Memorial Day Hours All three Outpost locations will be OPEN Monday, May 31 • 7am–9pm

May 2010 23

It Pays to Be an Owner! I Love Outpost!

Owner Bonus Buys!

Did you know we have hundreds of items on sale every month exclusively for owners? Pick up a flyer and look for the green sale signs the next time you shop!

Just for owners…

weekly sales on your favorite fresh items! Amy shopping at Outpost on State Street.


love Outpost for many reasons. Specifically, I am impressed by Outpost’s commitment to growing a stronger local economy through their relationships with local suppliers like Sassy Cow Creamery from Columbus, Wisconsin and 3g Organics from Walworth, Wisconsin. Sassy Cow eggnog was a holiday delight and Goody hot fudge and caramel are wonderful sundae and popcorn toppers! They also make excellent hostess gifts! I am proud to support Outpost’s investment in local vendors.” Amy Mizialko – Outpost Owner

Are you a new owner of Outpost? Would you like to learn more about us?

Outpost Owners – It’s Movie Time! Join Outpost’s Board of Directors for a FREE film and conversation about the movie, Mad City Chickens.

When: Tuesday, May 18, 2010 6:30-9:30 pm

Where: Outpost’s Bay View Community Room, 2826 S. Kinnickinnic Ave.

Try attending the New Owner Orientation being held on Thursday, May 20 from 6pm – 8pm at Outpost’s Capitol Drive Mad City Chickens is a somelocation. You’ll learn about Outpost history, owner benefits, and times wacky, sometimes serious look at the people who keep urban chickens in their backyards in Madison, Wisconsin. From The Seven International Cooperative Principles. chicken experts and authors to a rescued landfill hen —and even a Each orientation will also include an hour-long store tour given mad scientist and giant hen taking to the streets—it’s a humorous and heartfelt trip through the world of backyard chickens. by Outpost’s-own nutritionist, Judy Mayer, DTR! This orientation is free and open to all Outpost owners. To attend please call Mari Niescior, Cooperative Relations Director, by May 18, 2010. Please be prepared with your Outpost Ownership number when you call. (414) 431-3377 x121.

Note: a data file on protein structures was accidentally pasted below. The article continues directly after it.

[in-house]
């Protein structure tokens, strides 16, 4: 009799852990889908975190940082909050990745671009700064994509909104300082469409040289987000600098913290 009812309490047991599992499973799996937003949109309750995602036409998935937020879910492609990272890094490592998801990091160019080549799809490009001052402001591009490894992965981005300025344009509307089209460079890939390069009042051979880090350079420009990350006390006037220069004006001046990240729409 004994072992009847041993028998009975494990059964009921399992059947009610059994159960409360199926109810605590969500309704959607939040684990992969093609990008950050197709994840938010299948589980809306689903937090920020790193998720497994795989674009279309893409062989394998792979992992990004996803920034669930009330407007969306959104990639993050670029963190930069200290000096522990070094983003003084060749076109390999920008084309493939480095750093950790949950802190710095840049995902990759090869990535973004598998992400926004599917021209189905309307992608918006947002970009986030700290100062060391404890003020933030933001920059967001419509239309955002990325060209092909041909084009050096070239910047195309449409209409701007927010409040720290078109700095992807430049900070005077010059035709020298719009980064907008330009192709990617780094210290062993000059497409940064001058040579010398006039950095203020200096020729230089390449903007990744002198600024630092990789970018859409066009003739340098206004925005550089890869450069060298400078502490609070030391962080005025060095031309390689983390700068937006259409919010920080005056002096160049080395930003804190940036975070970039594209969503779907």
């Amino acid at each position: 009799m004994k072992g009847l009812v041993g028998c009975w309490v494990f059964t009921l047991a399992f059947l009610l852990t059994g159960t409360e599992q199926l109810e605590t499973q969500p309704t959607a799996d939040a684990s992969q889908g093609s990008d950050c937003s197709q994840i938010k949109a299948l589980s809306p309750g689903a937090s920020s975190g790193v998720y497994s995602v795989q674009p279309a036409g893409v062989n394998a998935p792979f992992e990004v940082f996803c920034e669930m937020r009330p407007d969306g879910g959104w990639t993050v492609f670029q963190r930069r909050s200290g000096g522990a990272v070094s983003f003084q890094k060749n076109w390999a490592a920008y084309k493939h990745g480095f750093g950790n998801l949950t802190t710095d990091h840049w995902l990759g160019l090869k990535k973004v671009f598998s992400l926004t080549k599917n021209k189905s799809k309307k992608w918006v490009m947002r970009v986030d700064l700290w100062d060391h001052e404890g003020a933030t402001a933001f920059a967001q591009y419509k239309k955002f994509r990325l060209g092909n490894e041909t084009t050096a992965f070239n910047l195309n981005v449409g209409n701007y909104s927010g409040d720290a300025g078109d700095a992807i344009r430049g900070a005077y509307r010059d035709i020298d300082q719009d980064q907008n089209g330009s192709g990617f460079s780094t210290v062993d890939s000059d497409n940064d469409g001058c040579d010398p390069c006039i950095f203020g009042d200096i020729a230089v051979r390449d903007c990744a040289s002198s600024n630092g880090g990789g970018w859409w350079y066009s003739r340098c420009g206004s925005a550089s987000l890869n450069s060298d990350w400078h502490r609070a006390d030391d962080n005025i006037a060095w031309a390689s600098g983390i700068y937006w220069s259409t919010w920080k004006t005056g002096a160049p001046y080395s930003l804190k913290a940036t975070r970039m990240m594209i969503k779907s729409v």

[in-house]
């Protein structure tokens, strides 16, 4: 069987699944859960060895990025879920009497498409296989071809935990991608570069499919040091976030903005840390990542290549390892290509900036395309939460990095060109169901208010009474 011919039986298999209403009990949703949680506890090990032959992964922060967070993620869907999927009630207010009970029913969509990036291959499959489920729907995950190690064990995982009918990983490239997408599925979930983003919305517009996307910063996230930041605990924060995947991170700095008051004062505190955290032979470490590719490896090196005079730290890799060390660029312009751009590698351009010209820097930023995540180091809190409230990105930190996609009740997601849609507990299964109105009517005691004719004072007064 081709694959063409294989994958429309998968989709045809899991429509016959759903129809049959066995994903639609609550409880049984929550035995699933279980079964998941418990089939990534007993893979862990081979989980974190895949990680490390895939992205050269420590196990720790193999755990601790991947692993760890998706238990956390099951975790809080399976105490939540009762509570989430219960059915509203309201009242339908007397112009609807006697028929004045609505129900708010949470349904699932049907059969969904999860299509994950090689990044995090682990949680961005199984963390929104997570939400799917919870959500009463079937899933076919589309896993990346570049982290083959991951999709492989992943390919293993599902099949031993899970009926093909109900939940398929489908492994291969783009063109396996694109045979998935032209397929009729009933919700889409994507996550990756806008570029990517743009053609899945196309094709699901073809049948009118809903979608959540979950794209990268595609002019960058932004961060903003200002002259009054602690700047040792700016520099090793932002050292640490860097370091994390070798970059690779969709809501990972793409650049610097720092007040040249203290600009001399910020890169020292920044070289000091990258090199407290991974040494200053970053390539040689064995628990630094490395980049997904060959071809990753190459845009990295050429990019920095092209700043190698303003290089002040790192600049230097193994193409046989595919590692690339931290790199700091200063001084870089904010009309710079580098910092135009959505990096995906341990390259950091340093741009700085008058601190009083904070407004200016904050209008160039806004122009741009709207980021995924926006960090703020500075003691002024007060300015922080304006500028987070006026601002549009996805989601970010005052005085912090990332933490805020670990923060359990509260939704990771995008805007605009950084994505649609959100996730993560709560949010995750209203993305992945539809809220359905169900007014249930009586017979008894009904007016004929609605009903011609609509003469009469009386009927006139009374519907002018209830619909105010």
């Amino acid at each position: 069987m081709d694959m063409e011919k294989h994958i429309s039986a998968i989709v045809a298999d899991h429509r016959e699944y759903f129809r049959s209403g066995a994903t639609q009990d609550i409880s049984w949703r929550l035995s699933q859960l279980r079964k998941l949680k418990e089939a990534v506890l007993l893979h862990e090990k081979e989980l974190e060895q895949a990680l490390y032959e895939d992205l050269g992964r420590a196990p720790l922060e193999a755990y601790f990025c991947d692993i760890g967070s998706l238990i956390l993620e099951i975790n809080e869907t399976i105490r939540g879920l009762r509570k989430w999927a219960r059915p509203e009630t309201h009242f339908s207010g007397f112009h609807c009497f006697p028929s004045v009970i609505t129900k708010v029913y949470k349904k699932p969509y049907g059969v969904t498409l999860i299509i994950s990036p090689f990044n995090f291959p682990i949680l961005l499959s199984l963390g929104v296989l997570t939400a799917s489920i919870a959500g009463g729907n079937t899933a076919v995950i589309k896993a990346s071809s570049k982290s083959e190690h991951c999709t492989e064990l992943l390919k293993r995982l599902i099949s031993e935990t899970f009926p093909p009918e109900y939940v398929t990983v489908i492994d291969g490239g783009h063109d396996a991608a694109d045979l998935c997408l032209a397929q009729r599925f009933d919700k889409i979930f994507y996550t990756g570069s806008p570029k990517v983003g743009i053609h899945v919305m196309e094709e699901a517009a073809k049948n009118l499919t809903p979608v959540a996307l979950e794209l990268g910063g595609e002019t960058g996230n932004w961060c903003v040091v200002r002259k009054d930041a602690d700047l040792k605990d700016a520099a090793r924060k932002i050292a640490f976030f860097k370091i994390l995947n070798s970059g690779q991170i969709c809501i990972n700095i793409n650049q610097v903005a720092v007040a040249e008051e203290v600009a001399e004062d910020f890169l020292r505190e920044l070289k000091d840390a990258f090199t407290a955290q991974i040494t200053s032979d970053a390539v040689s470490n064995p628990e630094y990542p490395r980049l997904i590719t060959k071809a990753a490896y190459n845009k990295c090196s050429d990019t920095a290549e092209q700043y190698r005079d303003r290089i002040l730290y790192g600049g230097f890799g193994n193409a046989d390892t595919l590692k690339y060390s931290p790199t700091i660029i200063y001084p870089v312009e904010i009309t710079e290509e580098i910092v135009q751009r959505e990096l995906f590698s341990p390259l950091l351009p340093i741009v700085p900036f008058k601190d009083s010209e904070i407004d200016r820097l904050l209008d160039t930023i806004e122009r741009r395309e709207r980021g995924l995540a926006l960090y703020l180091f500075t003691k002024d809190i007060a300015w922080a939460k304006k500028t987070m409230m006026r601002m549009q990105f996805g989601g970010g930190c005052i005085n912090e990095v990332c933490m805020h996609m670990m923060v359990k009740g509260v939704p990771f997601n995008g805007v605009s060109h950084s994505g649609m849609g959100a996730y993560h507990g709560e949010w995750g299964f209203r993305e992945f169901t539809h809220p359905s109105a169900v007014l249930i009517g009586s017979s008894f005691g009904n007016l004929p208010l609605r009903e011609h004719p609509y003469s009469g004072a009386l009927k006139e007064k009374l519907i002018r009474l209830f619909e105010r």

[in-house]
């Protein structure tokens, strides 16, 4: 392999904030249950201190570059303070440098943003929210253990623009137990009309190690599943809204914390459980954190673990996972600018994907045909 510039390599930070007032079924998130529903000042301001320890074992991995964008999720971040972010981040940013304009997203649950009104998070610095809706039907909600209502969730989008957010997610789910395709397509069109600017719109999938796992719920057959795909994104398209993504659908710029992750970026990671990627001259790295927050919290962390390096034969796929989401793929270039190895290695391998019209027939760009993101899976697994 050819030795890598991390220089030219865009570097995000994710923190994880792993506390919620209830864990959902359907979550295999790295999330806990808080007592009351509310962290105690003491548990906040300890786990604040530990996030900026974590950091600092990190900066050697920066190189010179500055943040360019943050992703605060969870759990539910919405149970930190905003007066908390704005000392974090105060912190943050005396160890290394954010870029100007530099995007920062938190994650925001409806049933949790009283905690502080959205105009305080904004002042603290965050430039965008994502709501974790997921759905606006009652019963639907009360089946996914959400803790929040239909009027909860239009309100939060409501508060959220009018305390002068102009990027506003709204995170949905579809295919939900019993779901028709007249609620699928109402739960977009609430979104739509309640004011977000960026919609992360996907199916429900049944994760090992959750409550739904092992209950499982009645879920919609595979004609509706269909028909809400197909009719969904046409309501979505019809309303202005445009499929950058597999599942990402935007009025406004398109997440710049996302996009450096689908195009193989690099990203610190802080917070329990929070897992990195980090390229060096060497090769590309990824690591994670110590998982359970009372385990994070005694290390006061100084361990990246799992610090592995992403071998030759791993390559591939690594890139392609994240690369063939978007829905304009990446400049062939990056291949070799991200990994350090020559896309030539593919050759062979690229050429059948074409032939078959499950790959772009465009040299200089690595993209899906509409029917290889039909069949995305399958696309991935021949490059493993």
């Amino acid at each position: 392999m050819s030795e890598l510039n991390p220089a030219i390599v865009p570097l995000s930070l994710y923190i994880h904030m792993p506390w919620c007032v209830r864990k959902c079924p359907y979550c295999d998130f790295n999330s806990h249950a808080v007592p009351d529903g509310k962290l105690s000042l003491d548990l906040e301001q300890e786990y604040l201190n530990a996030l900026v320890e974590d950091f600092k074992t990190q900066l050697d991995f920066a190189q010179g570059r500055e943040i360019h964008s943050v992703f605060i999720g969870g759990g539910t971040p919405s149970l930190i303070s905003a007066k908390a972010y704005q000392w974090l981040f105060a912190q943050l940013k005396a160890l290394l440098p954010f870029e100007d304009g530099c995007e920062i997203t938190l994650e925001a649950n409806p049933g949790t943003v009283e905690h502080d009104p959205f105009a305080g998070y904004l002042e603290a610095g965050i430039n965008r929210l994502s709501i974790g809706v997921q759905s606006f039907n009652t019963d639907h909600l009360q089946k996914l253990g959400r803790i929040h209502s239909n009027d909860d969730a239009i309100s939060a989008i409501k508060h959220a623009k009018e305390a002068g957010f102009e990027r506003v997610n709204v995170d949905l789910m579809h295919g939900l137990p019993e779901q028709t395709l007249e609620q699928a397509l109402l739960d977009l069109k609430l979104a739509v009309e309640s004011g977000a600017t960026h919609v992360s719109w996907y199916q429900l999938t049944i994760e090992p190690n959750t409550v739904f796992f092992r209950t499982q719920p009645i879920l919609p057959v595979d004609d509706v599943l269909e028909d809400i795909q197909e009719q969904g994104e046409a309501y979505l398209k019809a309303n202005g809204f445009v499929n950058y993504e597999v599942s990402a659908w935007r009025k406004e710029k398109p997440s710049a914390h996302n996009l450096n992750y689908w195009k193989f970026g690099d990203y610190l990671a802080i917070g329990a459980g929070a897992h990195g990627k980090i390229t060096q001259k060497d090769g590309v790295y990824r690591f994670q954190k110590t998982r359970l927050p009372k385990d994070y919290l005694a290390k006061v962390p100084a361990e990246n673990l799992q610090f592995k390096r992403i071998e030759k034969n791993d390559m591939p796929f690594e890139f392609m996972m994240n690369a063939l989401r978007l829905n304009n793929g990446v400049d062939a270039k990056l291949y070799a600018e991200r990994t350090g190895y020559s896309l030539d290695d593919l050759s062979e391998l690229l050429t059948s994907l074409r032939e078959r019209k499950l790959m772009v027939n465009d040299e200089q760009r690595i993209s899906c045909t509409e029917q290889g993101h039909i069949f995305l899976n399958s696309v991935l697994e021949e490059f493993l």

May 2010

Enjoy complimentary apple cider and Jane’s popcorn, courtesy of Outpost. Space is limited to 35 people for this free event, so please register in advance with our Bay View service desk by calling (414) 755-3202.

May 1 – 13, 2010 ZEVIA Natural Zero Calorie Soda

BOIRON Sabadil


ANNIE’S HOMEGROWN Pasta & Cheese Dinner

6 pack, select varieties

60 tab.



6 oz. AMY’S



12.7 oz., select varieties BLUE DIAMOND Almond Drink



16 oz., select varieties

13-16 oz., select varieties

32 oz., select varieties

15.4 oz., select varieties